a maximum of 30% for profit-making companies and international organizations.

At each stage of the examination process, the status of the cofinancing (requested, to be requested, or received) must be indicated. Project evaluation will include an analysis of the effective mobilization of the cofinancing that had been expected.

The duration of the activities cofinanced by the FFEM may not exceed five years, except in cases for which justification is formally provided. It is not the FFEM’s duty to ensure the sustainability of a project beyond the period initially provided for. It is up to the project initiator to identify, during the project implementation, the financial resources that will ensure the continuity of the project beyond five years.

FFEM principles for supporting carbon finance projects

The comparative study of offset standards published by the French Ministry of Ecological Transition and Territorial Cohesion was based on analysis against 5 basic criteria: measurability, verifiability, permanence, additionality and uniqueness. Three additional criteria were applied: observance of human rights; inclusion of criteria on environmental, social and economic co-benefits of the project; and link with the United Nations 2030 Agenda Sustainable Development Goals (SDGs). The FFEM will apply these criteria in evaluating projects with a carbon finance component, with an emphasis on 5 principles:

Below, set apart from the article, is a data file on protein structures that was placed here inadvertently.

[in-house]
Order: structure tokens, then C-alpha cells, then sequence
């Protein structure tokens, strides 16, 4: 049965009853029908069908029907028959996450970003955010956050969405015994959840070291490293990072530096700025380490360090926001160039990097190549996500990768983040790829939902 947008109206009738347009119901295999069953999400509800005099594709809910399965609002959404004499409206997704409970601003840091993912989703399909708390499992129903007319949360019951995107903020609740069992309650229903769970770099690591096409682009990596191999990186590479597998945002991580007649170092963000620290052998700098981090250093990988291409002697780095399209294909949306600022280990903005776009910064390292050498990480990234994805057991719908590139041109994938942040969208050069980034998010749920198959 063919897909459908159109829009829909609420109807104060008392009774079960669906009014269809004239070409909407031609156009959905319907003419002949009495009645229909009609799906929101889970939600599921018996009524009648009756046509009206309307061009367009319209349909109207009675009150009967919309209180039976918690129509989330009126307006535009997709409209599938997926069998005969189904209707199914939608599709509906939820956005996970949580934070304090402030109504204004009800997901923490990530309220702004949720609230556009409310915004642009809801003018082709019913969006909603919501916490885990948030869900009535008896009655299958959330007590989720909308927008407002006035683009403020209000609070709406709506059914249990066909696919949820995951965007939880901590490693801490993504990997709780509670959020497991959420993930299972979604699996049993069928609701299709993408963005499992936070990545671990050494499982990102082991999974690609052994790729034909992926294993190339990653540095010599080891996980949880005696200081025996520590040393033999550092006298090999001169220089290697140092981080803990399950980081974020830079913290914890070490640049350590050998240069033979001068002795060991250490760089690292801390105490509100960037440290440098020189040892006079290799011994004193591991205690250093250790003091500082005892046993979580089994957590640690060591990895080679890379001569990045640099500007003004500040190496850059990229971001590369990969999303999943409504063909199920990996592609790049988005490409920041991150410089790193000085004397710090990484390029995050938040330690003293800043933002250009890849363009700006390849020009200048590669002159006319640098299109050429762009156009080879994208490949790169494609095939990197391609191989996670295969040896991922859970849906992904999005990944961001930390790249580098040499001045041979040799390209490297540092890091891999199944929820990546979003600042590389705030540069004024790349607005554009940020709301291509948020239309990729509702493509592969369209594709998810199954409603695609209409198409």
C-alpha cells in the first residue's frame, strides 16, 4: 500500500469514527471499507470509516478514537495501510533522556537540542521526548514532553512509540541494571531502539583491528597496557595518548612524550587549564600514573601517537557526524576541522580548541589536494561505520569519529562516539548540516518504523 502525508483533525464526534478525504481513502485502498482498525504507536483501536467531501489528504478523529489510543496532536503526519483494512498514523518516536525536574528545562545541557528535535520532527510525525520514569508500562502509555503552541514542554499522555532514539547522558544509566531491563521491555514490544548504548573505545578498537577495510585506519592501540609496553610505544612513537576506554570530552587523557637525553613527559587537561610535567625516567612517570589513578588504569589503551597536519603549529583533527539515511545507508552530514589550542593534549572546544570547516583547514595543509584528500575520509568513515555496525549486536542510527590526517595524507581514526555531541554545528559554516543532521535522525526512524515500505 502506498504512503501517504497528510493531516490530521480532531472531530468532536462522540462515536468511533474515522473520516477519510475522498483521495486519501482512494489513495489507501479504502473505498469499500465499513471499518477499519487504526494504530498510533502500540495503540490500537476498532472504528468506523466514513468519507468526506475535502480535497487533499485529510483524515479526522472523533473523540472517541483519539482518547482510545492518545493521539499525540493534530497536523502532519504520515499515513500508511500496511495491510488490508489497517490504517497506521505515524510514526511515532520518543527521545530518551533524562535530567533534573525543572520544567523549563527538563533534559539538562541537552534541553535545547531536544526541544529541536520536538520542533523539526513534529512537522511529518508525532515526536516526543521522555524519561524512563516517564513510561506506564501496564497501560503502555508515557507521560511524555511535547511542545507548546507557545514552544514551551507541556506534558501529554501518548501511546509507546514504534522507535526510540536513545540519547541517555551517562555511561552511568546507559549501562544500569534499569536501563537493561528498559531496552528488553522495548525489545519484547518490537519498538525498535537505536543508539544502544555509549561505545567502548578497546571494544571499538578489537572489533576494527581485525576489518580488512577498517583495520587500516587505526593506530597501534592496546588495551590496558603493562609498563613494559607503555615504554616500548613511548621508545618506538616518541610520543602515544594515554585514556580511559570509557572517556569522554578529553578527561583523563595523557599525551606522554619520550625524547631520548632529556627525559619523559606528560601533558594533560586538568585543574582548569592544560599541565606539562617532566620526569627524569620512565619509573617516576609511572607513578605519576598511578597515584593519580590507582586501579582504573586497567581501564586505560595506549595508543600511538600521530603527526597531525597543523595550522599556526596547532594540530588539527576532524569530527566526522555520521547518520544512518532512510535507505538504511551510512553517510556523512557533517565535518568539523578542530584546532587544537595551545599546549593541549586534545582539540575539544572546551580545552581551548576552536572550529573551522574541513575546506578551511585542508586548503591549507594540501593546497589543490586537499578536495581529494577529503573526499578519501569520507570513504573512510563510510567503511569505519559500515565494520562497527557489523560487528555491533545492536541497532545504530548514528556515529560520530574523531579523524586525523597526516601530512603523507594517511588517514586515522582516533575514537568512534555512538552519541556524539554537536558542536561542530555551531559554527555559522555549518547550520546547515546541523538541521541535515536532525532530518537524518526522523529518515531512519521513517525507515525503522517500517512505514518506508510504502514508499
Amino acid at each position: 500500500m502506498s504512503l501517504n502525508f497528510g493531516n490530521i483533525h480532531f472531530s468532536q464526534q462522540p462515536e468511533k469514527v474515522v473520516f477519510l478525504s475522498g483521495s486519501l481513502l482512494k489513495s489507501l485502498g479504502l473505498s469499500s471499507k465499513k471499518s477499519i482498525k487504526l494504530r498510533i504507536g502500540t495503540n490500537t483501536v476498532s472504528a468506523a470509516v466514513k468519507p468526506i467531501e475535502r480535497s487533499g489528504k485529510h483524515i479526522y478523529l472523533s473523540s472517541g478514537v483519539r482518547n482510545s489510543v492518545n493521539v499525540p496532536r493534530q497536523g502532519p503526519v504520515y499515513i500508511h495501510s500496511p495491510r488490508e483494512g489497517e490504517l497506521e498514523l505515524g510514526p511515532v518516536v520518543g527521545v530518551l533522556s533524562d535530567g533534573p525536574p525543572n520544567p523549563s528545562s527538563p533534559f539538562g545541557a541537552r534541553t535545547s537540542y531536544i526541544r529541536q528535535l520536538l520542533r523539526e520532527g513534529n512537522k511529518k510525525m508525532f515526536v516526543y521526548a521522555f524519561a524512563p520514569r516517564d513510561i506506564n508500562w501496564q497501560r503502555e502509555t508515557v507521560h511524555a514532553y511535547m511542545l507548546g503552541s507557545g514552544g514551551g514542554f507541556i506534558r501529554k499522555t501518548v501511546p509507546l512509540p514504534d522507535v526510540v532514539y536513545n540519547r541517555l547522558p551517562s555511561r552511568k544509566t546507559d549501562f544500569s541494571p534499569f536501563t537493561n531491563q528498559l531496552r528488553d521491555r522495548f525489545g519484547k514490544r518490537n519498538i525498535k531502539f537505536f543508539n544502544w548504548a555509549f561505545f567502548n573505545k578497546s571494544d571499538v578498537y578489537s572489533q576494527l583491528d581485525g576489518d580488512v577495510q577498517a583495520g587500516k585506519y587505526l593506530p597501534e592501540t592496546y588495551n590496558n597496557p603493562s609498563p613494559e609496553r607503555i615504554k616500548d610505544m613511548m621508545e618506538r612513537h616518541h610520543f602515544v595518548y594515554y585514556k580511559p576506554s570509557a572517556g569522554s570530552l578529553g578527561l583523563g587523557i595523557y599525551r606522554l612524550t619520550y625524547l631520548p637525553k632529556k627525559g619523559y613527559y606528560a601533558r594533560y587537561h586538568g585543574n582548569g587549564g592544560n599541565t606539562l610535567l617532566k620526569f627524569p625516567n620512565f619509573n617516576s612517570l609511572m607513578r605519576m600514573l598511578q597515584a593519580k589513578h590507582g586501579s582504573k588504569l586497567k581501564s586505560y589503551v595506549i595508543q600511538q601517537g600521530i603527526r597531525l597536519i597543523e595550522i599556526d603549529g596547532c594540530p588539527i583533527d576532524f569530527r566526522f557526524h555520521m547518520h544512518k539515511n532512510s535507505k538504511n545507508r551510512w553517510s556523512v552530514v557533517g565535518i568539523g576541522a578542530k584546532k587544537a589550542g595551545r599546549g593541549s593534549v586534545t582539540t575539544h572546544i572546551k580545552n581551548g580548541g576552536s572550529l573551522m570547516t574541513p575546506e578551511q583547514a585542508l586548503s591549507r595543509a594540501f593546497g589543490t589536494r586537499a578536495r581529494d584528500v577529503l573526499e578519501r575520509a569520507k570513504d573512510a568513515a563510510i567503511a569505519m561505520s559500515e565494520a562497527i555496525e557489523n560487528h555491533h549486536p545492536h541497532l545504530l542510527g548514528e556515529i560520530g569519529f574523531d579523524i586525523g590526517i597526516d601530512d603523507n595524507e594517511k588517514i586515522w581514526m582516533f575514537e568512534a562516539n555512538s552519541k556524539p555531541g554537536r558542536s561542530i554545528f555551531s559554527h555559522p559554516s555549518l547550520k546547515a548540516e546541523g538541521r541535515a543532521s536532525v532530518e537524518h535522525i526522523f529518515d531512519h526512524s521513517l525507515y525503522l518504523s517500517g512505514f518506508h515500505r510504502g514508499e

• multisolving projects, as part of a territory-wide or sector-wide approach
  • robust certification
  • transparent and participatory governance that encourages scaling-up
  • transparent and fair distribution of benefits
  • compensation as a last resort in the avoid-reduce-compensate hierarchy.

 

Model documents

Project examination involves the Secretariat and the Scientific and Technical Committee, which both give their opinion on the project, and the Steering Committee, which approves project identification and decides in the end on FFEM funding.

Project cycle

The 9 key stages of the cycle of a project financed by the FFEM
1. Pre-identification of the project